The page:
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A Study to Compare Two Surgical Procedures in Individuals with BRCA1 Mutations to Assess Reduced Risk of Ovarian Cancer

Cancer Type
Ovarian Cancer
Trial Phase
35 - 50 Years, Female
Study Type
Protocol IDs
NRG-CC008 (primary)
Study Sponsor
NRG Oncology


This study evaluates how well two surgical procedures (bilateral salpingectomy and bilateral salpingo-oophorectomy) work in reducing the risk of ovarian cancer for individuals with BRCA1 mutations. Bilateral salpingectomy involves the surgical removal of fallopian tubes, and bilateral salpingo-oophorectomy involves the surgical removal of both the fallopian tubes and ovaries. This study may help doctors determine if the two surgical procedures are nearly the same for ovarian cancer risk reduction for women with BRCA1 mutations.


I. To compare the non-inferiority of bilateral salpingectomy (BLS) with delayed oophorectomy to bilateral salpingo-oophorectomy (BSO) to reduce the risk of ovarian cancer among individuals with deleterious BRCA1 germline mutations.

I. To prospectively assess estrogen deprivation symptoms in pre-menopausal BLS patients as measured by the Functional Assessment of Cancer Therapy - Endocrine Symptom (FACT-ES) subscale compared to pre-menopausal patients in the BSO arm.
II. To determine if health-related quality of life (QOL) (FACT) is negatively impacted by menopausal symptoms (menopausal symptom checklist-Menopausal Symptom Checklist [MSCL]) and sexual dysfunction (Female Sexual Function Index [FSFI]) in pre-menopausal patients who have undergone BLS, in comparison to normative data (MSCL/FACT-ES) and data from pre-menopausal BSO patients.
III. To determine if health-related QOL (FACT) is negatively impacted by cancer distress (Impact of Event Scale [IES]) in individuals who have undergone BLS, in comparison to BSO patients.
IV. To assess medical decision making, as measured by the Shared Decision Making Questionnaire (SDM-Q-9) and Decision Regret Scale (DRS), and determine factors associated with the risk of reducing surgical treatment choice.
V. To assess adverse events, graded using Common Terminology Criteria for Adverse Events (CTCAE) version (v)5.0.

I. Sexual dysfunction, as measured by selected Patient-Reported Outcomes Measurement Information System (PROMIS) screener and external sexual function items (pre-menopausal patients).
II. To estimate the cost-effectiveness of BLS compared to BSO for ovarian cancer risk reduction.
III. To assess medical decision making, as measured by the Risk-Reducing Medical Decision Making (RR-MDM) survey, a targeted set of questions on risk reducing surgical treatment choice.

I. To bank tissue and blood biospecimens for future research.

OUTLINE: This is an observational study. Patients choose between 1 of 2 groups.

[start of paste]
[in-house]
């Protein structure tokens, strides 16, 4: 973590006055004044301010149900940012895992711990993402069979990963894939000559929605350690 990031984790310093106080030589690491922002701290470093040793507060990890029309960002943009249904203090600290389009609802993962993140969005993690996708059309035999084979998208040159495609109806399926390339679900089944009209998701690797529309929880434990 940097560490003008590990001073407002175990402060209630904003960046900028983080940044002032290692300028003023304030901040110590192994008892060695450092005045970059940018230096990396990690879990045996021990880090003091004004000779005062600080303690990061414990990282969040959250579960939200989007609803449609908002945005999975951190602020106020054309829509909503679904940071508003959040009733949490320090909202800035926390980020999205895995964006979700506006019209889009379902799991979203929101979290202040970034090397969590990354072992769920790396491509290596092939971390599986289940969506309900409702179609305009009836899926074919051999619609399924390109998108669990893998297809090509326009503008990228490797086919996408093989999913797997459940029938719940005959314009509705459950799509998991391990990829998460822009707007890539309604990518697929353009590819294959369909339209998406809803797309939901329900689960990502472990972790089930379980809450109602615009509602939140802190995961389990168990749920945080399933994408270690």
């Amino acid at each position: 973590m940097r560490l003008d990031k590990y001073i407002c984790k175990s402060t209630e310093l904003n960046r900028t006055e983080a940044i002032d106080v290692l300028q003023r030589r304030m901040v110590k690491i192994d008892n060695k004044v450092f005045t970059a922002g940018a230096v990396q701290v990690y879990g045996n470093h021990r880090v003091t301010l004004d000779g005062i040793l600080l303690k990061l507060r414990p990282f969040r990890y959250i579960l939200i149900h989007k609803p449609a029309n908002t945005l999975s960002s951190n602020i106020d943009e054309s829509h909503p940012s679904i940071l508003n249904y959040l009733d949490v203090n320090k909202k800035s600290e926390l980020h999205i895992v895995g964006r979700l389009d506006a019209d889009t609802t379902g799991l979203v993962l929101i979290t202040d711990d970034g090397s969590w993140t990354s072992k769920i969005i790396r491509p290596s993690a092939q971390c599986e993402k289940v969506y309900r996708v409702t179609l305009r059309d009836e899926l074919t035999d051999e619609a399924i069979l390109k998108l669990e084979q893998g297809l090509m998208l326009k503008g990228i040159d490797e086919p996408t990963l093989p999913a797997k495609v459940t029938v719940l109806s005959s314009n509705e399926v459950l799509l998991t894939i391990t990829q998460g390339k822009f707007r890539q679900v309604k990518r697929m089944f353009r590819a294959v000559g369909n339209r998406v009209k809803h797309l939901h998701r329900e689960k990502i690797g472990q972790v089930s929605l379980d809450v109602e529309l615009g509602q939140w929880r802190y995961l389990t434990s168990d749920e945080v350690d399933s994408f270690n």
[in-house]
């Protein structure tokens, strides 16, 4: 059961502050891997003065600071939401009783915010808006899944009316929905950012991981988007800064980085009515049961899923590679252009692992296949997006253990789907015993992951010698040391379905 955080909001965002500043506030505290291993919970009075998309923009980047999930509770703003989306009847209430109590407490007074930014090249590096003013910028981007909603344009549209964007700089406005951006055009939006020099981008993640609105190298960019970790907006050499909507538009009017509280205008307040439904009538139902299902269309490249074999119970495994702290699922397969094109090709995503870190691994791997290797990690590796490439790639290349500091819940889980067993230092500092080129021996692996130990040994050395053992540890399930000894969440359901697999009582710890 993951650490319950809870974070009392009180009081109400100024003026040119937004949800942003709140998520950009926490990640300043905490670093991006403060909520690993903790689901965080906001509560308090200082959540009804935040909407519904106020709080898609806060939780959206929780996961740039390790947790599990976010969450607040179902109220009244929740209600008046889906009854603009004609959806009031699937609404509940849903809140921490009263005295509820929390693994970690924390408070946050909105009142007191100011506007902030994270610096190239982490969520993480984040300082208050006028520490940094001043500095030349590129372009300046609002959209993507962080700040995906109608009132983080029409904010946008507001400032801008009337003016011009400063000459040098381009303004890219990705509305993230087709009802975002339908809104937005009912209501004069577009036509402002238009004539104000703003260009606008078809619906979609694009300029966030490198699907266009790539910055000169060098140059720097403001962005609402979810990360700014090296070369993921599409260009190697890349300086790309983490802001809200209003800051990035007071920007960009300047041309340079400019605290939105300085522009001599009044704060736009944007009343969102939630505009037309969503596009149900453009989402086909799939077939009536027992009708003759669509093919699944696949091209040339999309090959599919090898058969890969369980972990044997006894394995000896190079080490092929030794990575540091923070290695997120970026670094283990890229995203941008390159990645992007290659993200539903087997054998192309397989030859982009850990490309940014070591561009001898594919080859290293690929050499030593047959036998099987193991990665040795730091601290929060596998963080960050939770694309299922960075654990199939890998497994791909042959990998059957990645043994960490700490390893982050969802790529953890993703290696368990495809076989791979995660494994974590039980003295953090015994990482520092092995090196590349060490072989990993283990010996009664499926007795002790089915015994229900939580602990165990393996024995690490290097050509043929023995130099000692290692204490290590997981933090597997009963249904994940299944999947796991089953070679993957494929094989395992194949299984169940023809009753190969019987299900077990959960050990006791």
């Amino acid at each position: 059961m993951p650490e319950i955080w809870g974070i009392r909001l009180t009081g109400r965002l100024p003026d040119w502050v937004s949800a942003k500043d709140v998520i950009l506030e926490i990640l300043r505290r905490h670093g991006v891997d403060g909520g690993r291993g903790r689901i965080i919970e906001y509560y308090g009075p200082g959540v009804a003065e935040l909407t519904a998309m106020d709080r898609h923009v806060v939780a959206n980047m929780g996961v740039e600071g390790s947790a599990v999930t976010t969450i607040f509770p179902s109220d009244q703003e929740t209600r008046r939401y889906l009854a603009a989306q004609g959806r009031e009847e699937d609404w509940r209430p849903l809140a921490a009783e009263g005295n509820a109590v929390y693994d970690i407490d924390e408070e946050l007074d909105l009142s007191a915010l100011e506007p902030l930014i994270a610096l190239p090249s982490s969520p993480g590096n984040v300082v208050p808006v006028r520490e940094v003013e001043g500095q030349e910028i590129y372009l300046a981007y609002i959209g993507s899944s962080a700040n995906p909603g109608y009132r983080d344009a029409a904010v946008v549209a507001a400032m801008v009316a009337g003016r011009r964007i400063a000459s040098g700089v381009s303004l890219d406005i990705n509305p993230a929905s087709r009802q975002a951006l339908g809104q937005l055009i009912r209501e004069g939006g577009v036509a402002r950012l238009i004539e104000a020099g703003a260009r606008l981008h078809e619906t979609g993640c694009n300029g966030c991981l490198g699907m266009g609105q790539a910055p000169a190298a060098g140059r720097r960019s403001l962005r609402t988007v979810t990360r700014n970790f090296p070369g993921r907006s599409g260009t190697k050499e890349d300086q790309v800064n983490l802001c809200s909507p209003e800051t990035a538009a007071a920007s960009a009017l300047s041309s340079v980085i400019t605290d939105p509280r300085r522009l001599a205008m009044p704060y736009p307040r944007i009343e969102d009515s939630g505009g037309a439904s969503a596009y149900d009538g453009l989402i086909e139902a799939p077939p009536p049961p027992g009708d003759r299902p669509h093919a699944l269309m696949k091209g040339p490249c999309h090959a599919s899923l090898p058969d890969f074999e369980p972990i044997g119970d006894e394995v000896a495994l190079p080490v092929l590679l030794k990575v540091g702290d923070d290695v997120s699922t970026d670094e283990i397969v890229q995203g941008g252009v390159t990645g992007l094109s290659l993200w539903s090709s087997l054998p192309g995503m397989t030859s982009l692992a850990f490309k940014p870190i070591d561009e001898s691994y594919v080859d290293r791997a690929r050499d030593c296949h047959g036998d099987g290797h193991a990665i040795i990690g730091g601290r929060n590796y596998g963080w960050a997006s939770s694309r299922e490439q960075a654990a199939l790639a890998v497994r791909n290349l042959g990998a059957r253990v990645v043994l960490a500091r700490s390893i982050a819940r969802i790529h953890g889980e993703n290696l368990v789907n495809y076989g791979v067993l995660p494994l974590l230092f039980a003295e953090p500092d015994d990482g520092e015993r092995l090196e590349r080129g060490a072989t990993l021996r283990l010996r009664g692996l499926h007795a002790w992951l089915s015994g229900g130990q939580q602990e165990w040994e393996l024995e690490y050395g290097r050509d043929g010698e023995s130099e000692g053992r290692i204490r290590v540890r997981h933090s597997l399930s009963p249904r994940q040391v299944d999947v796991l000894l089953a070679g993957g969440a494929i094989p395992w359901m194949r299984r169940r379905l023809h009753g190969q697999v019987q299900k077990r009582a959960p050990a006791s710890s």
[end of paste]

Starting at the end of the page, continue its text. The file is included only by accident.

GROUP I: Patients undergo bilateral salpingectomy. Patients may then undergo oophorectomy after initial surgery.

GROUP II: Patients undergo bilateral salpingo-oophorectomy.

Patients in both groups also undergo a pelvic or transvaginal ultrasound during screening and blood sample collection throughout the trial.

After completion of study, patients are followed up at 10-60 days, 6, 12, and 24 months, and then annually for up to 20 years.


  1. Individuals 35-50 years of age, inclusive
  2. Patients who will undergo risk-reducing salpingo-oophorectomy (RRSO) (for the BSO arm) and patients who have declined or elected to defer BSO after proper counselling to clearly explain the standard of care for BRCA1 mutation carriers and are undergoing salpingectomy (for the BLS arm with delayed oophorectomy arm). Concurrently planned hysterectomy with either arm is permitted
  3. At least one intact ovary and fallopian tube is in situ at the time of counseling, consent, and registration. Prior hysterectomy is allowed provided it did not include bilateral salpingectomy. Prior tubal ligation is allowed if one ovary and fallopian tube (with fimbria not removed) are present
  4. Positive Clinical Laboratory Improvement Act (CLIA)-approved test results for pathogenic or likely pathogenic germline BRCA1 mutation in the patient. Documentation of the result is required
  5. Patients may be premenopausal or menopausal
  6. Pelvic ultrasound (transvaginal imaging preferred, but transabdominal imaging is acceptable) and CA-125 within 180 days of registration
  7. The patient or a legally authorized representative must provide study-specific informed consent prior to study entry
  8. Individuals who are currently pregnant or plan to become pregnant in the future through assisted reproductive technologies and who have received proper counseling are eligible. Individuals who are currently pregnant and plan bilateral salpingectomy at the time of a planned cesarean section are eligible. Patients must understand that they will not be able to become pregnant naturally in the future
**Clinical trials are research studies that involve people. These studies test new ways to prevent, detect, diagnose, or treat diseases. People who take part in cancer clinical trials have an opportunity to contribute to scientists’ knowledge about cancer and to help in the development of improved cancer treatments. They also receive state-of-the-art care from cancer experts... Click here to learn more about clinical trials.